A year of 2008 was truly remembered for Japan-Brazil relations and JICA itself. Designated as the Japan-Brazil Exchange Year, 2008 commemorated 100 years since the emigration from Japan to Brazil was started, a series of events was held in cooperation with people involved in relations between the two countries and furthermore a new JICA launched on October 1st. Here in Brazil, JICA Brazil merged with the Japanese ODA Loan Branch Division of the former JBIC representative office in Rio de Janeiro. With moving to a new office, "a new chapter" in the story of JICA has begun.
More than 98.9 billion yen had been raised for the technical cooperation by 2007 in Brazil since 1959. A wide range of collaborative projects have been implemented from the large-scale "National Projects," which included the development of agriculture in the Cerrado and the opening of new Usiminas steel mills to such projects in other fields as the environment, agriculture, medicine, education, mining and industry. Brazil receives the largest amount of aid in Latin America, and the sixth largest in the world.
Furthermore, Japanese ODA loan provided to Brazil since 1981 has reached an accumulated total of ¥241.5 billion, funding which has been applied to a wide variety of projects such as building ports, irrigating the Cerrado, bringing electricity to rural areas and ensuring an adequate plumbing infrastructure. This is the second largest amount of aid in Central and South America after Peru.
Besides those cooperation for Brazil, Japan and Brazil have collaborated through Triangle Cooperation to aid third countries, which is steadily building up credits. The Third Country Training Program begun in 1985 has had some 40 courses available as at 2007, and has taken on over 1,500 trainees from the surrounding countries, mainly Latin American countries. An agreement on the "Japan-Brazil Partnership Program (JBPP)" to collaborate on assistance to third countries was concluded in March 2000, and Brazilian-Japanese joint projects to aid certain African countries were also set up in 2007.
Under the new JICA, the prioritized areas of aid in Brazil are "Environment" (including climate change measures and urban environment improvements), "Social Development" (correcting social disparity) and "Triangle Cooperation." In order for Japan's aid to give a deeper impact and make a greater effect, we always draw up project plans from a mid-term perspective, with increasing consistency and transparency. The technical and loan assistance provided for the programs and projects examined in those plans are then employed effectively.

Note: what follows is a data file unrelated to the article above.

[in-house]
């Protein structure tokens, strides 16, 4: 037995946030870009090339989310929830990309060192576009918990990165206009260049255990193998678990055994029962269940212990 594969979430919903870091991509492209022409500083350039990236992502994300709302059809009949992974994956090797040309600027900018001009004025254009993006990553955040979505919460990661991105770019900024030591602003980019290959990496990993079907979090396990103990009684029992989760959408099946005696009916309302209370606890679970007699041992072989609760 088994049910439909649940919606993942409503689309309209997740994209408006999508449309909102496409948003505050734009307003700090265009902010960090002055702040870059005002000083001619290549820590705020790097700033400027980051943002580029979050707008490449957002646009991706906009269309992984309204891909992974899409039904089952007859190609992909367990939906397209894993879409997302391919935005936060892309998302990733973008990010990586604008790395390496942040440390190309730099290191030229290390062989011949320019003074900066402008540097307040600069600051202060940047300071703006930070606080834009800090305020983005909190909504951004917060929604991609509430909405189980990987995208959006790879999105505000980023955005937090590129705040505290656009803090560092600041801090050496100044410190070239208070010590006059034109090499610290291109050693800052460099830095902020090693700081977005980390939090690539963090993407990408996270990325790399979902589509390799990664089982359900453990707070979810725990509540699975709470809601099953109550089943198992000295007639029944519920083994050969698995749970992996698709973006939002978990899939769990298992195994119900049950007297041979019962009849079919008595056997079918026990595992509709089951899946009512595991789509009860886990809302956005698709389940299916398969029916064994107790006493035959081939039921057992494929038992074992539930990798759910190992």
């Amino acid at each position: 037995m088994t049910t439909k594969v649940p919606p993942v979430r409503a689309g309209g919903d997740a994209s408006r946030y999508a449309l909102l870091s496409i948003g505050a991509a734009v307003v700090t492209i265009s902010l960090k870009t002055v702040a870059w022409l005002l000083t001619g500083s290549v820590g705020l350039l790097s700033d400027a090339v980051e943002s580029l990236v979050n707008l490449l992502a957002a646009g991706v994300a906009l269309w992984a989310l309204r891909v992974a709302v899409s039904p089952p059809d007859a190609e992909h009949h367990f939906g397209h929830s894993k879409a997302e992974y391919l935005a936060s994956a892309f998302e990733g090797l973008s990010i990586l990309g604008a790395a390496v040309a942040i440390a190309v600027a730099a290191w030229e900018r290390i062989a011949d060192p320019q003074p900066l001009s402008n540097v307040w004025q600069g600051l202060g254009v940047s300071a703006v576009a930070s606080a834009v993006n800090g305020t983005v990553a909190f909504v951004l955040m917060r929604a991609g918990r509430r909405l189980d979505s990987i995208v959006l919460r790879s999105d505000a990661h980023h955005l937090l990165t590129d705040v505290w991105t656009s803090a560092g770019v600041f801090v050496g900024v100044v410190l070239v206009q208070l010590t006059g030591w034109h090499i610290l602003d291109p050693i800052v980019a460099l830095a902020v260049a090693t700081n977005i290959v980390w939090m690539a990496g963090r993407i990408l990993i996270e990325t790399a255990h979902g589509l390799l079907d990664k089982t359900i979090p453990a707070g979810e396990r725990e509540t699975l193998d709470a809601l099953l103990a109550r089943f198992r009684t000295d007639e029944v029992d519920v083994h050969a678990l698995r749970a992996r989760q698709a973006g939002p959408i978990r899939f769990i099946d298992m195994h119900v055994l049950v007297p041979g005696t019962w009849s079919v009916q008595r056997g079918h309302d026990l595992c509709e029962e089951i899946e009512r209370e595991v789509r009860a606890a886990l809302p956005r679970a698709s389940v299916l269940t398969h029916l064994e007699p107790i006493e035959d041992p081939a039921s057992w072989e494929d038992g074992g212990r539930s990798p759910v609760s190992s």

Brazil has the largest population of Japanese descent (Nikkei) in the world (1.5 million people), such that relations with Japan should be closer than other countries.
From the mid-1950s onwards, JICA's forerunner engaged in emigrant travel and settlement procedures, the parceling of real estate lots from designated immigrant land and farming loans. It also supported farming and the settlement of farmer immigrants. Formerly, Japanese-Brazilians were the direct beneficiaries of JICA's project support, but more recently, Nikkei organizations have been expanding their services to the regional community in various fields, including the promotion of Japanese culture and language, dedicating themselves for Brazil's social development and Japan-Brazil relations. With the aim to support these sorts of regional community services, JICA is sending out Nikkei community volunteers and providing the Nikkei training courses in Japan.
Nowadays Nikkei experts including the members of the Associação Brasil-Japão de Pesquisadores (Japan-Brazil Society for Researchers) are participating in JICA assistance projects both domestically and internationally in Brazil. We receive various support and cooperation from the Nikkei community such as the dispatch of Nikkei specialists to countries in Latin America and Africa for technical assistance, and collaboration on community development and environmental education projects using experience from the Nikkei community.
Brazil has already taken a pride in its place as the world's tenth largest economy, and bask in the global spotlight as a member of that remarkable group of economically developing BRIC countries – Brazil, Russia, India and China. In addition, due to having oil, natural gas, iron ore and other abundant natural resources along with extensive land that provides excellent food production capabilities, Brazil can be more than just an important partner for Japan in trade and investment; going forward, Brazil will increasingly be a vital source of foodstuffs and resources, too.
We the JICA Brazil Office will continue assistance for the domestic needs in the areas of environment, inclusive social development and infrastructure as needed on a timely manner. By promoting JBPP for Latin American and African countries, we would wish to further develop the mutual understanding and cooperative relationship between Brazil and Japan including the Nikkei community. Also, we would hope that the relationships between Japan-Brazil and the nations of Latin American/Africa could be increasingly enhanced. Our gratitude is warmly extended to everyone for your continuous support and encouragement. Thank you.
JICA Brazil Office